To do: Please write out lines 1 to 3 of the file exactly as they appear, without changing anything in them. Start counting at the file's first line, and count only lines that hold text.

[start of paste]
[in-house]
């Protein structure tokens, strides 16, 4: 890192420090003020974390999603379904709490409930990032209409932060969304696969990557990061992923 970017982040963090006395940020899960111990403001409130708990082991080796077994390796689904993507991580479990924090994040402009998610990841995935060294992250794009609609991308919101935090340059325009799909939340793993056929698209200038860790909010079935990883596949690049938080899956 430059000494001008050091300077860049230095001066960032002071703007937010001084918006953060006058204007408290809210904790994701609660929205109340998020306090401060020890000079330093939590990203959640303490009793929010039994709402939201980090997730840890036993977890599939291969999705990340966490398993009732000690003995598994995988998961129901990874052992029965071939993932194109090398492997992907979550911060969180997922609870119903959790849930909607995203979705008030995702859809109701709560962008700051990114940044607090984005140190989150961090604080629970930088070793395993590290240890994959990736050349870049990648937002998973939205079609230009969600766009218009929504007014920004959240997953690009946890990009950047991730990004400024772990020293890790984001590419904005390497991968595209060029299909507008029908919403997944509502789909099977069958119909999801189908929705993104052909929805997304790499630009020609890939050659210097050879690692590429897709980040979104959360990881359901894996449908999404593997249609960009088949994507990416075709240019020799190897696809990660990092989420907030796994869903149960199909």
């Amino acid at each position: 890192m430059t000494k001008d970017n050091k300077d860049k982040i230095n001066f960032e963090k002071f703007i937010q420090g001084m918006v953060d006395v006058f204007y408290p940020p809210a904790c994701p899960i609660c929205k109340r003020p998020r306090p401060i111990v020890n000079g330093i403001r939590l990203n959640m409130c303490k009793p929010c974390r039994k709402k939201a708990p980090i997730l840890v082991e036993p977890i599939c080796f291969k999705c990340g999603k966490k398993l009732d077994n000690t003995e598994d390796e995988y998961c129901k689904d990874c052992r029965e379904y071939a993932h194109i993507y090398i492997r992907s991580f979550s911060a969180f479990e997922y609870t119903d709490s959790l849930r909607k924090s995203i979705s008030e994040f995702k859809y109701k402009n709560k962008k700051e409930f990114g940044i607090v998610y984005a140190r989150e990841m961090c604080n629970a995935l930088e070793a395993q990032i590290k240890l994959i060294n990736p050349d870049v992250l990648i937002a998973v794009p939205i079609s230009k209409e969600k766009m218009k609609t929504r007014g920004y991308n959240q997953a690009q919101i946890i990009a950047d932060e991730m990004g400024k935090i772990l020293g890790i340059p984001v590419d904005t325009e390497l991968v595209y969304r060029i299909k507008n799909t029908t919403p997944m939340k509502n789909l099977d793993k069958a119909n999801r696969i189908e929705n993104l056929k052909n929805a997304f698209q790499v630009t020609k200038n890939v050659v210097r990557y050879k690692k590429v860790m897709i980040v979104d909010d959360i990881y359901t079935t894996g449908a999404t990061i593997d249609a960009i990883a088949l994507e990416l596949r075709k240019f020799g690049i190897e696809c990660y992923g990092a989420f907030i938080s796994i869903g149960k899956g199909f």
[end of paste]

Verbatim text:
[in-house]
């Protein structure tokens, strides 16, 4: 890192420090003020974390999603379904709490409930990032209409932060969304696969990557990061992923 970017982040963090006395940020899960111990403001409130708990082991080796077994390796689904993507991580479990924090994040402009998610990841995935060294992250794009609609991308919101935090340059325009799909939340793993056929698209200038860790909010079935990883596949690049938080899956 430059000494001008050091300077860049230095001066960032002071703007937010001084918006953060006058204007408290809210904790994701609660929205109340998020306090401060020890000079330093939590990203959640303490009793929010039994709402939201980090997730840890036993977890599939291969999705990340966490398993009732000690003995598994995988998961129901990874052992029965071939993932194109090398492997992907979550911060969180997922609870119903959790849930909607995203979705008030995702859809109701709560962008700051990114940044607090984005140190989150961090604080629970930088070793395993590290240890994959990736050349870049990648937002998973939205079609230009969600766009218009929504007014920004959240997953690009946890990009950047991730990004400024772990020293890790984001590419904005390497991968595209060029299909507008029908919403997944509502789909099977069958119909999801189908929705993104052909929805997304790499630009020609890939050659210097050879690692590429897709980040979104959360990881359901894996449908999404593997249609960009088949994507990416075709240019020799190897696809990660990092989420907030796994869903149960199909």
């Amino acid at each position: 890192m430059t000494k001008d970017n050091k300077d860049k982040i230095n001066f960032e963090k002071f703007i937010q420090g001084m918006v953060d006395v006058f204007y408290p940020p809210a904790c994701p899960i609660c929205k109340r003020p998020r306090p401060i111990v020890n000079g330093i403001r939590l990203n959640m409130c303490k009793p929010c974390r039994k709402k939201a708990p980090i997730l840890v082991e036993p977890i599939c080796f291969k999705c990340g999603k966490k398993l009732d077994n000690t003995e598994d390796e995988y998961c129901k689904d990874c052992r029965e379904y071939a993932h194109i993507y090398i492997r992907s991580f979550s911060a969180f479990e997922y609870t119903d709490s959790l849930r909607k924090s995203i979705s008030e994040f995702k859809y109701k402009n709560k962008k700051e409930f990114g940044i607090v998610y984005a140190r989150e990841m961090c604080n629970a995935l930088e070793a395993q990032i590290k240890l994959i060294n990736p050349d870049v992250l990648i937002a998973v794009p939205i079609s230009k209409e969600k766009m218009k609609t929504r007014g920004y991308n959240q997953a690009q919101i946890i990009a950047d932060e991730m990004g400024k935090i772990l020293g890790i340059p984001v590419d904005t325009e390497l991968v595209y969304r060029i299909k507008n799909t029908t919403p997944m939340k509502n789909l099977d793993k069958a119909n999801r696969i189908e929705n993104l056929k052909n929805a997304f698209q790499v630009t020609k200038n890939v050659v210097r990557y050879k690692k590429v860790m897709i980040v979104d909010d959360i990881y359901t079935t894996g449908a999404t990061i593997d249609a960009i990883a088949l994507e990416l596949r075709k240019f020799g690049i190897e696809c990660y992923g990092a989420f907030i938080s796994i869903g149960k899956g199909f």